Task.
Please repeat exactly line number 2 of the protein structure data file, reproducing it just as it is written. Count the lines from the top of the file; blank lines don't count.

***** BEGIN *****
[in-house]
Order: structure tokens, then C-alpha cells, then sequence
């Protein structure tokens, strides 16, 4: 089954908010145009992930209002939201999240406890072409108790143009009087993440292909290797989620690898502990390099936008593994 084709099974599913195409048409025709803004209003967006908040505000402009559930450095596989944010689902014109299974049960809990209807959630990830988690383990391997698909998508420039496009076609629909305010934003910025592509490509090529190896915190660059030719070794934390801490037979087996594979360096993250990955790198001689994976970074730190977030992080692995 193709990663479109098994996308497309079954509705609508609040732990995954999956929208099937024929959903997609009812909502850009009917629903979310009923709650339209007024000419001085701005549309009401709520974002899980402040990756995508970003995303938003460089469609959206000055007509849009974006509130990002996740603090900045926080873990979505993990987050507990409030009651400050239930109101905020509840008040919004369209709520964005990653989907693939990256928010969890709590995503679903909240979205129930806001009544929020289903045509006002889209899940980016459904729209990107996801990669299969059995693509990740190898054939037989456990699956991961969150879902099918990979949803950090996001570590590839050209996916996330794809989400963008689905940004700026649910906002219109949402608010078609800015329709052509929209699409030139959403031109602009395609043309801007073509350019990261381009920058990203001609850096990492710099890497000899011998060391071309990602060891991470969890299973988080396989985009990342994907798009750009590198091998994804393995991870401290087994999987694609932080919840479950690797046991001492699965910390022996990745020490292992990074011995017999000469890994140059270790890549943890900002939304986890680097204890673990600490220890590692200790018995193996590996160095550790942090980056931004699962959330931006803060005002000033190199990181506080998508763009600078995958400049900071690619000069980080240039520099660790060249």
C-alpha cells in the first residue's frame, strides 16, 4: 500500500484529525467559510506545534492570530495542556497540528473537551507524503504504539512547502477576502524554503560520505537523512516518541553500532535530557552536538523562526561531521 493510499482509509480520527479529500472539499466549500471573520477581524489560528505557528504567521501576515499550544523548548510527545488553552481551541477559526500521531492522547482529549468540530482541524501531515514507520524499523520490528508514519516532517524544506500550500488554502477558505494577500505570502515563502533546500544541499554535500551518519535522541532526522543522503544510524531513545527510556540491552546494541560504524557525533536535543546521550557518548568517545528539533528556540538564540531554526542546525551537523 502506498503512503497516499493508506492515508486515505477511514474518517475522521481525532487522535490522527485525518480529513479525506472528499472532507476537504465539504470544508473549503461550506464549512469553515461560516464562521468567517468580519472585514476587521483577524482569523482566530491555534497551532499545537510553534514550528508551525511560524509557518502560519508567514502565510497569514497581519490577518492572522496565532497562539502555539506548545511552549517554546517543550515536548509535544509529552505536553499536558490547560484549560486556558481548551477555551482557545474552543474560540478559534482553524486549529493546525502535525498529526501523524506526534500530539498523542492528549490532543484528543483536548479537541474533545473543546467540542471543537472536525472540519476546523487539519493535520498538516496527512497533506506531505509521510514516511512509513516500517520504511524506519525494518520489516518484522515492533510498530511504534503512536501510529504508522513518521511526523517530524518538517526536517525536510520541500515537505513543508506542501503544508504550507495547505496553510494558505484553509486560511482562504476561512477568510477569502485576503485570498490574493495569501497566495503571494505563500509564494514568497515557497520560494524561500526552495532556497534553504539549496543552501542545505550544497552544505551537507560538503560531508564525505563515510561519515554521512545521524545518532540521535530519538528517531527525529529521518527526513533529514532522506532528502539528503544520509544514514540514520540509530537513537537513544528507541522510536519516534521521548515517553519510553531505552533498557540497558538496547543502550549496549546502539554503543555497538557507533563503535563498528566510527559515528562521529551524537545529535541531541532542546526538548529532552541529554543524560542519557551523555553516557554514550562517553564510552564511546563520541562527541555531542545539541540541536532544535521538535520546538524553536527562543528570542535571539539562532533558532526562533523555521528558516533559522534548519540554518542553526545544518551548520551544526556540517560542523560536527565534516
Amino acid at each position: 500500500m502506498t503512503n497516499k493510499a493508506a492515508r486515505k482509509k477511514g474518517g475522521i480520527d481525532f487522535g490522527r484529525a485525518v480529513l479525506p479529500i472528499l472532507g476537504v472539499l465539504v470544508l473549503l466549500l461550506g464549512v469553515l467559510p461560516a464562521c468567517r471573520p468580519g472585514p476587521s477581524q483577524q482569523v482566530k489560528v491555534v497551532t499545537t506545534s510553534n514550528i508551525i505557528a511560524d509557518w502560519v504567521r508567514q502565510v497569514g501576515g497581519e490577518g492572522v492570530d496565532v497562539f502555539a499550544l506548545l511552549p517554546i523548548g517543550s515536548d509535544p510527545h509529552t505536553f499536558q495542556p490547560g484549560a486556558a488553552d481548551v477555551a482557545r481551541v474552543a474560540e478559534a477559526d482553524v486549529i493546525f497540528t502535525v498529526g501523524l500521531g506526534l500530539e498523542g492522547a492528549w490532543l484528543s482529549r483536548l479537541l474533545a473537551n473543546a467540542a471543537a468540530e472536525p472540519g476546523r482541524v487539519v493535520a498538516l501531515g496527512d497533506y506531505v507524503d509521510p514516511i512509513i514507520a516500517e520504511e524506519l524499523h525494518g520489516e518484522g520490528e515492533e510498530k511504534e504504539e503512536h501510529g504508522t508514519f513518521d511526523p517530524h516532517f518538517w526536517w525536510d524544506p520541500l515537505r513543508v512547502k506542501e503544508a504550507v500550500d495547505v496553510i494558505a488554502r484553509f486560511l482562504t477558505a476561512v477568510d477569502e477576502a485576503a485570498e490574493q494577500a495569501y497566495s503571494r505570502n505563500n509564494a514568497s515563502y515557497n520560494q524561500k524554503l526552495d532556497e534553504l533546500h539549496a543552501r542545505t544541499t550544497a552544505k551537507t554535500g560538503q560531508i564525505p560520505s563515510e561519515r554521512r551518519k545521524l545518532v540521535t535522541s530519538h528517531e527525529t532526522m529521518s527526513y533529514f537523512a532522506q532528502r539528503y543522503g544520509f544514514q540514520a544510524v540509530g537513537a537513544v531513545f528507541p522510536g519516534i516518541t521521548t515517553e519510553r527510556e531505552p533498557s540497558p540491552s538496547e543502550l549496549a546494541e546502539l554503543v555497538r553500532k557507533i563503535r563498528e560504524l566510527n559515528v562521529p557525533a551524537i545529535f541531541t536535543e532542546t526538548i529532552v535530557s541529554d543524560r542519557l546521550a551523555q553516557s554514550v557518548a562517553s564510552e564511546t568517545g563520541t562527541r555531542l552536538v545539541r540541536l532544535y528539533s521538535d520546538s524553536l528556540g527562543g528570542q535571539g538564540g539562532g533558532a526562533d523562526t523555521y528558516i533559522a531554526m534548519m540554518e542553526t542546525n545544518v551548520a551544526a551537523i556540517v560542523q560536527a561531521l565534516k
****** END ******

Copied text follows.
Order: structure tokens, then C-alpha cells, then sequence